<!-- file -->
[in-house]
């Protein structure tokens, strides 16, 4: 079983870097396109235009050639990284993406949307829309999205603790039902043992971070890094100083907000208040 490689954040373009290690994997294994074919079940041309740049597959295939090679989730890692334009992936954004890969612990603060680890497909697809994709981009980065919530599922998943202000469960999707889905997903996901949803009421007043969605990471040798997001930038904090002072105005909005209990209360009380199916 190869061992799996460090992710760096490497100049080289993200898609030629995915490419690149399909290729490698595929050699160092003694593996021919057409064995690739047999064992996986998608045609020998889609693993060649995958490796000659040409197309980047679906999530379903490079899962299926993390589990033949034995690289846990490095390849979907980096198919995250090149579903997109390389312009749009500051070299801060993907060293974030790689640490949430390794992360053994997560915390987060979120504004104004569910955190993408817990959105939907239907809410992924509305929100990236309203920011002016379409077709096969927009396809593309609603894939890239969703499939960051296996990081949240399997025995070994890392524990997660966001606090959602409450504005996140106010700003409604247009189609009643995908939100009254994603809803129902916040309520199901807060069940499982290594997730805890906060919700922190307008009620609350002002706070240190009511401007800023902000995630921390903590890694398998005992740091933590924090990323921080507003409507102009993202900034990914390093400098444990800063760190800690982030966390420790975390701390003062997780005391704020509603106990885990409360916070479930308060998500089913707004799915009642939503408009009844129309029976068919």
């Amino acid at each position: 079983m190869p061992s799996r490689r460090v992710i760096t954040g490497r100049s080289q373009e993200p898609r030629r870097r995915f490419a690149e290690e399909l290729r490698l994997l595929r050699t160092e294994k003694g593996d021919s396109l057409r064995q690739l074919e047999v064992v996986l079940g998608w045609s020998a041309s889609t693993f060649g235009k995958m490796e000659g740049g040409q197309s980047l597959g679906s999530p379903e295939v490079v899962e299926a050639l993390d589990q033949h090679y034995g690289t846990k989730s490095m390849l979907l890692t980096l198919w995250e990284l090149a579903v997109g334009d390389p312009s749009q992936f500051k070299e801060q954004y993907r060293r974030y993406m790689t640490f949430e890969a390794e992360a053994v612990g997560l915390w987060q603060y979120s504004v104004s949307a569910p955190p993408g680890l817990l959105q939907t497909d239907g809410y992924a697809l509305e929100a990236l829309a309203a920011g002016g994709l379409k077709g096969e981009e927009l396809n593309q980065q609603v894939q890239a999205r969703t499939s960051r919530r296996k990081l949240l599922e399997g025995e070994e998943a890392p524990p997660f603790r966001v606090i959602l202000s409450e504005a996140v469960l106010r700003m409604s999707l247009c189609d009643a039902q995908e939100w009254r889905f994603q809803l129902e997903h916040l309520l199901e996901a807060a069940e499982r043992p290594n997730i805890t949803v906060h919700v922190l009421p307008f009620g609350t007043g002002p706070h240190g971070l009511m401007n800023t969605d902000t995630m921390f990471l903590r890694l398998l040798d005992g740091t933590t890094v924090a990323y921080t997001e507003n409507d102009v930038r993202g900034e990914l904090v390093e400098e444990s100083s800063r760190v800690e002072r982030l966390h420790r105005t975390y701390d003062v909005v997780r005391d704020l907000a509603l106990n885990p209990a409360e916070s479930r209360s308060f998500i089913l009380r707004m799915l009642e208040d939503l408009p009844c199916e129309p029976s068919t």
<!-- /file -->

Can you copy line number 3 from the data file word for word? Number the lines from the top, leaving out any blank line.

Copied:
């Amino acid at each position: 079983m190869p061992s799996r490689r460090v992710i760096t954040g490497r100049s080289q373009e993200p898609r030629r870097r995915f490419a690149e290690e399909l290729r490698l994997l595929r050699t160092e294994k003694g593996d021919s396109l057409r064995q690739l074919e047999v064992v996986l079940g998608w045609s020998a041309s889609t693993f060649g235009k995958m490796e000659g740049g040409q197309s980047l597959g679906s999530p379903e295939v490079v899962e299926a050639l993390d589990q033949h090679y034995g690289t846990k989730s490095m390849l979907l890692t980096l198919w995250e990284l090149a579903v997109g334009d390389p312009s749009q992936f500051k070299e801060q954004y993907r060293r974030y993406m790689t640490f949430e890969a390794e992360a053994v612990g997560l915390w987060q603060y979120s504004v104004s949307a569910p955190p993408g680890l817990l959105q939907t497909d239907g809410y992924a697809l509305e929100a990236l829309a309203a920011g002016g994709l379409k077709g096969e981009e927009l396809n593309q980065q609603v894939q890239a999205r969703t499939s960051r919530r296996k990081l949240l599922e399997g025995e070994e998943a890392p524990p997660f603790r966001v606090i959602l202000s409450e504005a996140v469960l106010r700003m409604s999707l247009c189609d009643a039902q995908e939100w009254r889905f994603q809803l129902e997903h916040l309520l199901e996901a807060a069940e499982r043992p290594n997730i805890t949803v906060h919700v922190l009421p307008f009620g609350t007043g002002p706070h240190g971070l009511m401007n800023t969605d902000t995630m921390f990471l903590r890694l398998l040798d005992g740091t933590t890094v924090a990323y921080t997001e507003n409507d102009v930038r993202g900034e990914l904090v390093e400098e444990s100083s800063r760190v800690e002072r982030l966390h420790r105005t975390y701390d003062v909005v997780r005391d704020l907000a509603l106990n885990p209990a409360e916070s479930r209360s308060f998500i089913l009380r707004m799915l009642e208040d939503l408009p009844c199916e129309p029976s068919t």